In my previous post on Tanzu, I explained how easy is to start consuming Kubernetes workloads from within vSphere 7, thanks to the newly introduced “vSphere with Tanzu”.

As discussed, this comes with some limitations but at the same time enables customers to deploy and consume modern apps on a tried and tested platform without the need to invest into more advanced technologies like VSAN or NSX-T.

For those who are ready to take a significant leap and have a richer, more complete experience, then the way to go is “vSphere with Kubernetes”.

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At VMworld 2019 VMware announced “Project Pacific”, officially entering the Enterprise Kubernetes market and putting an end to the speculations that had been running wild about vSphere becoming a platform for native Kubernetes workloads.


The Tanzu branding was introduced at the same time, revealing a whole portfolio of solutions covering the complex life-cycle of Modern Applications, from development and build, to operations and management. A number of products all branded as Tanzu were presented, either coming from recent acquisitions, the re-branding of existing solutions or the development of new ones. This caused some initial confusion among customers about what Tanzu really was about: put simply, Tanzu is an “umbrella” beneath which VMware positioned the many solutions aimed at building and running modern applications, not just on-prem but on any public cloud, with the same level of experience regardless of their location.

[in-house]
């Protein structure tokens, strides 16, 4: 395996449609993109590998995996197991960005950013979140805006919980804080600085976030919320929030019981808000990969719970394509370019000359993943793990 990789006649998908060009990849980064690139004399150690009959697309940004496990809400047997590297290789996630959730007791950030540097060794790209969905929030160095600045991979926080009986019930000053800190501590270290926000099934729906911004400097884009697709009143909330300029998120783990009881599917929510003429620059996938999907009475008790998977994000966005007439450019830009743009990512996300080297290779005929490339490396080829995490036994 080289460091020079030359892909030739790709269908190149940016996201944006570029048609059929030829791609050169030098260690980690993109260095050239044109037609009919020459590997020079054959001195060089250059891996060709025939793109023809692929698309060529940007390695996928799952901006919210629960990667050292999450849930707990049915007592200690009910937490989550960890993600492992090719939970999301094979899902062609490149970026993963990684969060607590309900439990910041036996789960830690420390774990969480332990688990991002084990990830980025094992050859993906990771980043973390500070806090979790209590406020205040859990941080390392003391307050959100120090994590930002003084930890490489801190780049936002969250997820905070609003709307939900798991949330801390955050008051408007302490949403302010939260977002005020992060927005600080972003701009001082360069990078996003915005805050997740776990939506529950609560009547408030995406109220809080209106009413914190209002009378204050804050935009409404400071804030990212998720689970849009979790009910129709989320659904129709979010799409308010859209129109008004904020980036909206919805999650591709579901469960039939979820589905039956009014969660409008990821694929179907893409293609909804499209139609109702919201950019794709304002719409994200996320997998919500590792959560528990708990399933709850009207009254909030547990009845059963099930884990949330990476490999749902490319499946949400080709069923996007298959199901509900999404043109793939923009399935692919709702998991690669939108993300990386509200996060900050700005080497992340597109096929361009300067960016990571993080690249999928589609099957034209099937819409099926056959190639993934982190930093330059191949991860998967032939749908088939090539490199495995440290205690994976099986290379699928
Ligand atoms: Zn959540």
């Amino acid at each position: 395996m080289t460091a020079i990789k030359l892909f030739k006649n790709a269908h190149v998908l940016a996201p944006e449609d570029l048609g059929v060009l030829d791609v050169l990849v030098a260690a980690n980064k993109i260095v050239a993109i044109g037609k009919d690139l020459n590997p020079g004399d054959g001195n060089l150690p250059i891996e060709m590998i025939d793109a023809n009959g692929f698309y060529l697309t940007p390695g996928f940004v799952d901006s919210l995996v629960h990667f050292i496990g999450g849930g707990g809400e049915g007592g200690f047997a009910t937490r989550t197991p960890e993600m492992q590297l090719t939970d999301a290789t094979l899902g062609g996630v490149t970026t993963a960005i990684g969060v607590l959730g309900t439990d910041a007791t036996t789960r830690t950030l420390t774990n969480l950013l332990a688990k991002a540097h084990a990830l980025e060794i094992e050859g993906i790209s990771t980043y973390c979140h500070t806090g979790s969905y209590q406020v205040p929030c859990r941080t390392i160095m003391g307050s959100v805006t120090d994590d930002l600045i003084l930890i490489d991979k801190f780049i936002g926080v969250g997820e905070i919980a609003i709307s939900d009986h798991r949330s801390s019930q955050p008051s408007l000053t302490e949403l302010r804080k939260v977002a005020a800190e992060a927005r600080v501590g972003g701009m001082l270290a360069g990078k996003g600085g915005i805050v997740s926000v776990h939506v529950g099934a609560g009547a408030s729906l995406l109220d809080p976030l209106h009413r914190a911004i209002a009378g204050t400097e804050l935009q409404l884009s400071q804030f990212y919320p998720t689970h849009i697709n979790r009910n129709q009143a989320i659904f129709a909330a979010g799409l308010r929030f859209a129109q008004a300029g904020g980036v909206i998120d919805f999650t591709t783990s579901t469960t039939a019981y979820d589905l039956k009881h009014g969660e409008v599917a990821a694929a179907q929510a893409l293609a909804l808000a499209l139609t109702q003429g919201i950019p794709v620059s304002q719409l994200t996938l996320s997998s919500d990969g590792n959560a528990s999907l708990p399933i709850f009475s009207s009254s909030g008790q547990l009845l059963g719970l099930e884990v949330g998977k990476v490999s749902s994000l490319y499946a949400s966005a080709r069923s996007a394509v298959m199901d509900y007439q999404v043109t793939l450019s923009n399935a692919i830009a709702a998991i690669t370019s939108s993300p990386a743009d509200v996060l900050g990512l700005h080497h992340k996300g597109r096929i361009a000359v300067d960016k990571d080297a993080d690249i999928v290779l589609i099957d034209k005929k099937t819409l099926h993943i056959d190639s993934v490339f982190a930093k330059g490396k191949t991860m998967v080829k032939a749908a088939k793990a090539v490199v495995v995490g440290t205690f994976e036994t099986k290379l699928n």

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A few months ago I began my journey to learn Kubernetes, the reason being that, besides it being a controversial technology, it will soon became a “must know” piece of technology for old VMware admins like myself. Project Pacific is a clear indicator that Kubernetes will become a first class citizen in vSphere infrastructure some time in 2020.

I took the Linux Foundation LFS458 Training and I am studying to pass the CKA – Certified Kubernetes Administrator exam. This exam is not based on questions that can be easily answered to with some prior cramming efforts, but it is lab based, with tasks to be completed in a real environment and with the clock ticking fast. So, real hands on experience is needed.

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